Over the last thousand years Christianity has adopted many things from other religions, but it also took from science too.
A Spherical Harmony
The earliest ancient civilizations all shared the same fundamental view of the universe; that our earth lay at the centre. The characteristically inventive Sumerians of what we now call Iraq; the Amorite dynasty that founded the Babylonians; and also the North East African civilisation of the ancient Egyptians; all these ancient civilizations had the Sun, Moon, stars, and planets revolving around us. The specific explanations varied from society to society, but the viewpoint that came to dominate the minds of Europeans was established by successive generations of the ancient Greek philosophers. Though I say “ancient greeks” they were in reality learned philosophers who lived across many centuries with their theories of the cosmos being somewhat refined over a time period scanning more than six hundred years.
Te first known idea of the stars being fixed to a sphere, or hemisphere, rotating around the earth is attributed to Anaximenes of Miletus, who lived in the 6th century BC. Like his predecessors, Anaximenes was preoccupied with cosmology, searching for the world’s origin in which he is most known for his assertion that air is the most basic and originary material and the source of all things. While empirical evidence was essential in Anaximenes’ work, the less evidentiary notions of the divine remained apparent as well. Perhaps in line with early Greek literature that rendered air as the soul, as in the ‘breath of life,’ Anaximenes relates air with god and the divine, according to the accounts of Aetius. The qualities of air, that has similar attributes as the qualities of Anaximander’s aperion, are those of the divine and the eternal. It is posited, by Aetius and later by Cicero, that there is a strong correlation between the notion of air as an originary principle element and the notion of air and breath as the divine and eternal substance of the soul and of god.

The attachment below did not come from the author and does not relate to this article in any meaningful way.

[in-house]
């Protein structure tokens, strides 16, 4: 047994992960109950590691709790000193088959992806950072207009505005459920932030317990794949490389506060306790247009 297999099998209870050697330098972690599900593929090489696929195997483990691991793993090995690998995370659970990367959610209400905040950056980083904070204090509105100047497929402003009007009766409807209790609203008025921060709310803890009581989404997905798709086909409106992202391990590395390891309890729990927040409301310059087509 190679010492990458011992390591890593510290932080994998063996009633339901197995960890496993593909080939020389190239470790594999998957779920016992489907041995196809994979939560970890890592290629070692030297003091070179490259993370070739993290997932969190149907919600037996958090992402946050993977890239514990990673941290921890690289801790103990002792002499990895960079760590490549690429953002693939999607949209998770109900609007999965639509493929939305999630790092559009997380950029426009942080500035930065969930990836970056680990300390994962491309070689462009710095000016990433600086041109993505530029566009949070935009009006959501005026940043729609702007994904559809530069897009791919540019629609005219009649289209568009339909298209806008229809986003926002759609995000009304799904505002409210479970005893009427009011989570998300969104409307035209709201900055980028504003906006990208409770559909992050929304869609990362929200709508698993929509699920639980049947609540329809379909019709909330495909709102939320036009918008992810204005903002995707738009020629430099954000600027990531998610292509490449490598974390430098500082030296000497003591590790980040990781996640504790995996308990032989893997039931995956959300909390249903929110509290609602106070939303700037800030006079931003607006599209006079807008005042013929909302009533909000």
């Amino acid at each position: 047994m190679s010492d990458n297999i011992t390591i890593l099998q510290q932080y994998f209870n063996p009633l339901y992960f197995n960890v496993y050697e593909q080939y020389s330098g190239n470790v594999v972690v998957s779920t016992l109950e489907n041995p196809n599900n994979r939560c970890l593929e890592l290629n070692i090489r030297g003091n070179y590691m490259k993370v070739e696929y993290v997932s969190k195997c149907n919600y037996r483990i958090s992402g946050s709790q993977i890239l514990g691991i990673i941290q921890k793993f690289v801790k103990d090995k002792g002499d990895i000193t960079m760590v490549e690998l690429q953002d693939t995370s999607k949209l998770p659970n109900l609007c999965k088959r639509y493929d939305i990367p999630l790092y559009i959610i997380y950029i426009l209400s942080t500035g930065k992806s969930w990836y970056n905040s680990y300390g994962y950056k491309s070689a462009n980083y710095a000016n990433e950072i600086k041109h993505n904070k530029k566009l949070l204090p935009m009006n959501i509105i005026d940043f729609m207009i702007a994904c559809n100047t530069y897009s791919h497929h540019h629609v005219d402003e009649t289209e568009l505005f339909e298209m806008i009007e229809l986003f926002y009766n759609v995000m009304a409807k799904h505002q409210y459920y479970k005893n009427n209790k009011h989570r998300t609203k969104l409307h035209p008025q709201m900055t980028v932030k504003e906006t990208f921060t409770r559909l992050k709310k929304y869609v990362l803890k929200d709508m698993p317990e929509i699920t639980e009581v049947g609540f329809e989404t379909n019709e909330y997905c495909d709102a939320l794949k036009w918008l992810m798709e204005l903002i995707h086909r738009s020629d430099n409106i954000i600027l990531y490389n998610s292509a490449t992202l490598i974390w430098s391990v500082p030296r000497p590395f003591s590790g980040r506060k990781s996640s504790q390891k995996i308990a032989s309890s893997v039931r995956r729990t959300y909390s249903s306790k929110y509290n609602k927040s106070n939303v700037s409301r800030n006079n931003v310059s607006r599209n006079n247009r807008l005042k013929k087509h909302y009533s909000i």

In the 6th century, Anaximenes of Miletus, saw the Earth as a kind of flat disc, or a flat-topped cylinder that floated like a cork in the air. Pythagoras of Samos – the same Pythagoras whose theory we use today to calculate the area of a triangle – changed the disc to a globe then placing it at the centre of concentric spheres, one for the Sun, the Moon and each of the planets, with the other stars ‘fixed’ at the furthest distance. For Pythagoras, the physical distances separating the spheres was of great importance, even seeing the seven planetary spheres (Moon and Sun included) and the shpere of the stars being separated in the same seven ratios as those of the musical scale. It was this particular notion that gave us the concept of the “harmony of the spheres” that was to resonate for two milennia.
The model that later became fixed stemmed from a proposition laid down by the philospher and methematician Plato circa. 400 BC. For Plato, the circle was the perfect form and he was totally convinced that the Sun and the Moon revolved around a spherical Earth in circular orbits. Plato’s students were left with the challenge of creating a model that explained his philosophy. Eudoxus of Cnidus offered an ingenious solution of multiple concentric spheres. The orbit of our Moon illustrates this idea; to explain its apparent movement through the heavens the Moon needed three spheres; one rotating every day in order to explain the rising and setting; a second rotating every month in order to explain the movement through the zodiac (movement against the stars); and a third rotating monthly on a slightly different axis in order to explain its variation in latitude. To see Eudoxus solution click here.